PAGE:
His admirers flailed about, trying to nickname him, groping for a handle that best captured what it was that he brought to the game. They tried the Claw, Black Moses, Jewel, but none caught on. Finally people came around to something that had been there all along. Back in his old New York neighborhood, in the Long Island town of Roosevelt, the young Julius Erving had called a guy the Professor, and the guy had reciprocated by calling him the Doctor, a moniker by which Erving would ultimately be known to all of the basketball world. Dignified, a practitioner, every bit a professional, Dr. J (an ABA teammate, Fatty Taylor, later added the initial) was as useful for the ideal he represented as for the player he was. "There have been some better people off the court—like a few mothers and the pope," said Pat Riley, who faced Erving while coach of the Los Angeles Lakers. "But there was only one Dr. J the player."
Erving's beginnings hardly prefigured his ultimate hold on the game. Born into the relatively comfortable surroundings of suburban New York, he went off unnoticed to play college ball at Massachusetts. After three statistically impressive seasons performing at UMass in the out-of-the-way Yankee Conference, he was still largely unknown. He attracted enough attention, though, to be drafted by both the fledgling ABA and the NBA. "My god, did you see those meat hooks?" said Al Bianchi, the coach of the ABA Virginia Squires, as he was leaving the 1971 press conference at which Erving's signing with the Squires was announced.
His physical features helped set him apart—not just the hands, but the 6'7" long-stemmed build, and the magnificent Afro that ebbed and flowed with the prevailing fashion. A knack for passing, shooting and even rebounding one-handed distinguished him too. When Erving topped a poll of sportswriters and sportscasters taken at the end of his career to determine the nicest guy in sports, basketball must have fully realized that it had been favored with the presence of a rare figure: someone who embodied the most old-fashioned virtues while performing the most futuristic and apparently superhuman feats. Those feats conferred credibility on the upstart ABA; the NBA had the tradition, the major markets, the network contract, but unless you bought a ticket to an ABA game, you couldn't see the Doc-ta. If Erving didn't actually force the 1976 ABA-NBA merger, he was surely the most valuable asset the young league brought to the table. And when Magic and Larry and Michael took charge in the early '80s, all three took their cues for comportment on and off the court from the Doc and his ambassadorial carriage.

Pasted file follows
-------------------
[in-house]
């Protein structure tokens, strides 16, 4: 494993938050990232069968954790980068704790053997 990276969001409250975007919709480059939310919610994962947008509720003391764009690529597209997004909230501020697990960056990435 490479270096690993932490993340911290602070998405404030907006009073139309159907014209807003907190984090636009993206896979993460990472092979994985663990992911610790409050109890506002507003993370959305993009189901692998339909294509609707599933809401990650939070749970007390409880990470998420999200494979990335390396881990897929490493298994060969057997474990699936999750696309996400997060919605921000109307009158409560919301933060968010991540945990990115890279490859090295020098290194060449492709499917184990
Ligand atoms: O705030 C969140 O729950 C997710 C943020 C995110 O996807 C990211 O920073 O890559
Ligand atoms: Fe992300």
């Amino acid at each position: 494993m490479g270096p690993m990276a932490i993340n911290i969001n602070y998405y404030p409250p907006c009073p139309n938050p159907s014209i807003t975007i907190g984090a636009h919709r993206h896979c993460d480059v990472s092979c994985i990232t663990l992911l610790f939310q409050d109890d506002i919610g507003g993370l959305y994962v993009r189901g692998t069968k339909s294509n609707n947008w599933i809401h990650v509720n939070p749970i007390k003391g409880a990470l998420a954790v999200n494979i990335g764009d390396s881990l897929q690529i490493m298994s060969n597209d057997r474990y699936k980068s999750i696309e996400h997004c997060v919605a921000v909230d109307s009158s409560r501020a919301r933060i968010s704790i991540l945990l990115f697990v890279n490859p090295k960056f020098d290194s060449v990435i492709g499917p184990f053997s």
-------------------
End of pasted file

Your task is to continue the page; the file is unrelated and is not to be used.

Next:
Erving's ABA valedictory, the '76 series in which he led his New York Nets past the Denver Nuggets for the league's final championship, may be the least-seen great achievement in sports. With his move to the NBA's Philadelphia 76ers, Erving went public. He was no longer a cult act playing smoky halls half full of aficionados who had become hip to him by word of mouth. And in that public light a question arose: When his NBA career ends, will this surpassingly gifted athlete be able to boast of sports' great affirmation of the team, a championship? Erving had been part of a laughable Philly team, a collection of free spirits that blew a two-game lead to the Portland Trail Blazers in the '77 NBA Finals. From that, Erving suffered. "Winning a championship," he would say, "is the only thing that will erase that." And here Erving drew on that reservoir of goodwill he had engendered over the years. Rather than blaming the Sixers' failures on their star's individualism, fans rooted like hell for him to win the title, which would be the only appropriate capstone to his career. And in '83 the Doctor won his NBA crown. The Sixers clinched it in Game 4 against the Lakers in the most appropriate way possible, with Erving throwing in a dagger of an 18-footer late in the game. "I didn't find that shot," he said. "It found me."
One last time, just weeks before retiring in 1987, he would reach back. Scoring 38 points in a home game against the Indiana Pacers, Erving seemed to anthologize his career. The tomahawk dunks, spin moves and converted alley-oops echoed the Doctor at his height. The finger rolls and feathery jumpers bespoke the Doc in descent. The essence of Julius Erving, the quality that placed him and his game in a category above that of the commonplace juke artists and session jammers, always was his grace.
NEIL LEIFER, 1977